#10019 Christian Methodist Episcopal Church. Several black families were residing in Gillespie County by the 1870s. A schoolhouse was built in 1877 on property adjacent to this later church site. Blacks probably met in the school for worship services before this church was completed 10 years later. In 1887 Oscar Basse deeded this lot to William McLane, Silas Russel, James Scruggins, and James Tinker as trustees of the Colored Methodist Episcopal Church. Members of the congregation erected this simple frame structure, with its small steeple, atop a native limestone foundation. In recent years, when the local black community dispersed, use of the church building decreased and deterioration set n. Cora Phillips, widow of Paul Phillips, well-known Gillespie County veterinarian and church trustee, suggested restoring the structure for use by youth organizations united in 1974. The youth, representing half a dozen faiths, carried out repair and renovation work and gained national recognition for their endeavors. Dr. Robert Mosby, son of the black congregation's third pastor, the Rev. William H. Mosby, preached at ceremonies in February 1976, when the restored building was dedicated as the Christian Methodist Episcopal Church. #10019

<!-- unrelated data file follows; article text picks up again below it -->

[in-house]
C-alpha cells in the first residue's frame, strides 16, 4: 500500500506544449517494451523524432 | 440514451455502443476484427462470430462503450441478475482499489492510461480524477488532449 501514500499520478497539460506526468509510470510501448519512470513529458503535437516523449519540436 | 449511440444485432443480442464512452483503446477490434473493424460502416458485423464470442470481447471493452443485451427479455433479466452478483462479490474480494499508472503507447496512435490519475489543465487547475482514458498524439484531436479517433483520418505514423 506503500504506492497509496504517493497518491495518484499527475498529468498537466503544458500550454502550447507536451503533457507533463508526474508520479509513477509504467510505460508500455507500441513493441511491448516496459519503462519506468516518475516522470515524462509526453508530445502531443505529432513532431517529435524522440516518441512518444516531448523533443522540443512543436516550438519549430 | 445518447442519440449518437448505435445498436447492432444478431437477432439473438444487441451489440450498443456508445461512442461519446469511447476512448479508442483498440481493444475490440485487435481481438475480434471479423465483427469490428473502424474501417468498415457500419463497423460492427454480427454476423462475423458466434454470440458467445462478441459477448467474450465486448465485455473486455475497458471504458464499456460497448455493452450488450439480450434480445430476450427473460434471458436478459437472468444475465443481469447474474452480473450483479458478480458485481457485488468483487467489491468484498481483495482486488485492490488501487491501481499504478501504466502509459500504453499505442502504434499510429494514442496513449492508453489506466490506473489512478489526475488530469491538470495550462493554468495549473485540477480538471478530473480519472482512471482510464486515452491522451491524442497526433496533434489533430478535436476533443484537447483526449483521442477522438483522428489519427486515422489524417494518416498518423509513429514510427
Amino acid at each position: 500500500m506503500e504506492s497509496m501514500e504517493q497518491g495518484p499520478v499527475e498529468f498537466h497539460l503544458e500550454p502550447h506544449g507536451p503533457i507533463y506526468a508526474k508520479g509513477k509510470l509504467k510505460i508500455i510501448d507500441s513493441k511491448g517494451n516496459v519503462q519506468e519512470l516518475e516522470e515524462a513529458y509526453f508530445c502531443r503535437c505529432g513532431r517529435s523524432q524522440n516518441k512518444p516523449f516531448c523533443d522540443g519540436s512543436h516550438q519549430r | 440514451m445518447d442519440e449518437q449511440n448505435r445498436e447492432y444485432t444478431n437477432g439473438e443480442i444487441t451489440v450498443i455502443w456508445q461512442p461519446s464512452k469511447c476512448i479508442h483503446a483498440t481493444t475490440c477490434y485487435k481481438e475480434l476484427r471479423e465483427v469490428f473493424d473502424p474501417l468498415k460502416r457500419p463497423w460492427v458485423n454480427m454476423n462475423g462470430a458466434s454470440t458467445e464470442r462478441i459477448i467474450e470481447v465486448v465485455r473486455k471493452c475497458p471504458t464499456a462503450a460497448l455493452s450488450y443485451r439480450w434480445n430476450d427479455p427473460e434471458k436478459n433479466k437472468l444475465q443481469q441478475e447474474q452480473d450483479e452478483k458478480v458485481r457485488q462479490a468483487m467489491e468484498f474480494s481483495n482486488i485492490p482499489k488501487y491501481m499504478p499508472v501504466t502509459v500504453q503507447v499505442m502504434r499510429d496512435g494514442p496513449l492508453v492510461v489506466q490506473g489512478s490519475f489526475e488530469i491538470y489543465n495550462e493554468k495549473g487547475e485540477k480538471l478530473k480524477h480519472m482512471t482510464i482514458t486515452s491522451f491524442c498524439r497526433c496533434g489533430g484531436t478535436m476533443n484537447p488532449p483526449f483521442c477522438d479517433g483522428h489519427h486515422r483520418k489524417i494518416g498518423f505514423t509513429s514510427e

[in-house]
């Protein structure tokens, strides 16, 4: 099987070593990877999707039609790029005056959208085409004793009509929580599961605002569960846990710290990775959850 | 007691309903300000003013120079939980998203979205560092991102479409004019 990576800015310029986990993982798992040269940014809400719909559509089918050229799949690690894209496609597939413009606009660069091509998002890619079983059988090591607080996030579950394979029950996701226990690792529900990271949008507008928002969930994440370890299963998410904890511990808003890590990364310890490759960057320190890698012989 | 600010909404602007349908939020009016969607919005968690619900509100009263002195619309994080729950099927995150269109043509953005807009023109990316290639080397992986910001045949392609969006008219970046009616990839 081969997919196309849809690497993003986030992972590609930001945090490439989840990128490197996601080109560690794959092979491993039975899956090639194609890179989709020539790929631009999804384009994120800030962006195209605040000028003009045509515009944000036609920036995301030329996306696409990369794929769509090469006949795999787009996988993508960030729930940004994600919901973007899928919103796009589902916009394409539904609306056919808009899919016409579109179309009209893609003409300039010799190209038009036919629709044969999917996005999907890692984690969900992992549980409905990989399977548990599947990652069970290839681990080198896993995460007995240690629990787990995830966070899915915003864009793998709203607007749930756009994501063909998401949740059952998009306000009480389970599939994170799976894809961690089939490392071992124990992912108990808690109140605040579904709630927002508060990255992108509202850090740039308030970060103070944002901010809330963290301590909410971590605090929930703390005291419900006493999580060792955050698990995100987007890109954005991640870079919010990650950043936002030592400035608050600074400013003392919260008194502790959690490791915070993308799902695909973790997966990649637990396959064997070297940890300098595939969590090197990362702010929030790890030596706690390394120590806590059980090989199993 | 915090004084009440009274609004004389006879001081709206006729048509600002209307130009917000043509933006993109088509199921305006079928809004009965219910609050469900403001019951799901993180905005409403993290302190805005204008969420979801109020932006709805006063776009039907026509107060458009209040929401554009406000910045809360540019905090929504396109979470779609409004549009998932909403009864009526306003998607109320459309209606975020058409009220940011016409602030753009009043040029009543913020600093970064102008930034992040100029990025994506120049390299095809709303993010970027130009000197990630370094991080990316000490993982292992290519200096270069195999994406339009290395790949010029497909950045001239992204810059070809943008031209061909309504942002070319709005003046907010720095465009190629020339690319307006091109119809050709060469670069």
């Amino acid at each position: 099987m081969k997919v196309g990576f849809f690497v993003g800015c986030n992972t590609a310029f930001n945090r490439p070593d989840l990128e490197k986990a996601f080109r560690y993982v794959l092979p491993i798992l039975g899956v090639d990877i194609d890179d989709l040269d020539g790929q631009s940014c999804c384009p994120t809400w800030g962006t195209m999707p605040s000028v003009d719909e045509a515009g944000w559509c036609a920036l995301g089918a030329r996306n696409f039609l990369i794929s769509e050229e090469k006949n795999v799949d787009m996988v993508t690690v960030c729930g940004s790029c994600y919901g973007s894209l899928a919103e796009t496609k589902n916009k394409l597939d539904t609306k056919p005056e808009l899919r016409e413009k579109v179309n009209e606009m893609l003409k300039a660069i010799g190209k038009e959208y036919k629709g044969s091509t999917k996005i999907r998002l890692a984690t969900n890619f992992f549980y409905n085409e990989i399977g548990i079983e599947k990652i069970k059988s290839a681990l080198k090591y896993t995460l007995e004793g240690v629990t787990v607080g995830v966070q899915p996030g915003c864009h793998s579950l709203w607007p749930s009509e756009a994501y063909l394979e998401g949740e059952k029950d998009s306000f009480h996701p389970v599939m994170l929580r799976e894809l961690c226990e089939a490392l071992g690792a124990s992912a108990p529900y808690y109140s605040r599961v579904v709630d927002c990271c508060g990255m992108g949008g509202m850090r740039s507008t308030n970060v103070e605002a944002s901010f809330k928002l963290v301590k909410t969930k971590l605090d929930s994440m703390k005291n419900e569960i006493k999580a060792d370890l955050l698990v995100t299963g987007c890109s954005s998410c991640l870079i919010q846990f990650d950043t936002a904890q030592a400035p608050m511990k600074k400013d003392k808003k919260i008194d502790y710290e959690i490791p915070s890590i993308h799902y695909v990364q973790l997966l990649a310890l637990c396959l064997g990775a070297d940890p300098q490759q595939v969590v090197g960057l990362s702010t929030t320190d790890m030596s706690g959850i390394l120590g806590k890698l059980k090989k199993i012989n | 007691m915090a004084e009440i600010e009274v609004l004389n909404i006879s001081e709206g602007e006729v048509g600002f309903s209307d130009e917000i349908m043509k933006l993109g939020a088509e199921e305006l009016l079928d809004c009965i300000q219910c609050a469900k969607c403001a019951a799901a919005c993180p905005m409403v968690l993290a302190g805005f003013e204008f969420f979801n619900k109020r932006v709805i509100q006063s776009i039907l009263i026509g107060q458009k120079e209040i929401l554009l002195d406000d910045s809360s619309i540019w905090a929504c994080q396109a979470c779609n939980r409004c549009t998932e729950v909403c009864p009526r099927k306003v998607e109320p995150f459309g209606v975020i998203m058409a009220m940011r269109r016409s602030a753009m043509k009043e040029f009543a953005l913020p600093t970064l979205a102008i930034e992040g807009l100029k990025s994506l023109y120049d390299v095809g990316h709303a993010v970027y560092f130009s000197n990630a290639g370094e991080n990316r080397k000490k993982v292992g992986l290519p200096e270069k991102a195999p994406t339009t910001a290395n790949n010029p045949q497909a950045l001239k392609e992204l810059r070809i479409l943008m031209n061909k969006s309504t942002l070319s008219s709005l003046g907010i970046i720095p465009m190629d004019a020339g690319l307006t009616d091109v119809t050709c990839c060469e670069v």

520 E Main St, Fredericksburg, TX, United States

#1002 Commerce Street Bridge. The main ford between San Fernando de Bexar (the city) and San Antonio de Valero (the Alamo), this river crossing has long been a focal point of history. At its footbridge on Feb 23, 1836, Alamo emissary Albert Martin met to parley with Santa Anna's aide, Juan Almonte, during the Texas War for Indepedence. Mayor John W. Smith empoyed R. T. Higginbotham to build a wooden bridge in 1842. The scene was painted by artist Herman Lungwitz in 1854. In the 1850s the bridge and river (then as now an asset to the city) were described by world travelers Frederick Olmsted and William Bollaert. It was a favorite spot of noted southern author Sidney Lanier while he lived here. A sign in English, Spanish, and German recognizing the local ethnic population division was placed on the bridge in the 1870s. Law-abiding Teutons were told brusquely, "Schnelles Reiten Uber Dise Brucke Is Verboten". Mexicans however, were warned, "Anda Despacio Con Su Caballo, O Teme La Ley", while Anglo-Americans, unlikely to truckle to authority or fear the law, had their pocketbooks threatened: "Walk your horse over the bridge or you will be fined." Present bridge replaces an 1880 iron structure. Linking old and new, it spans 250 years of recorded history. (1971) #1002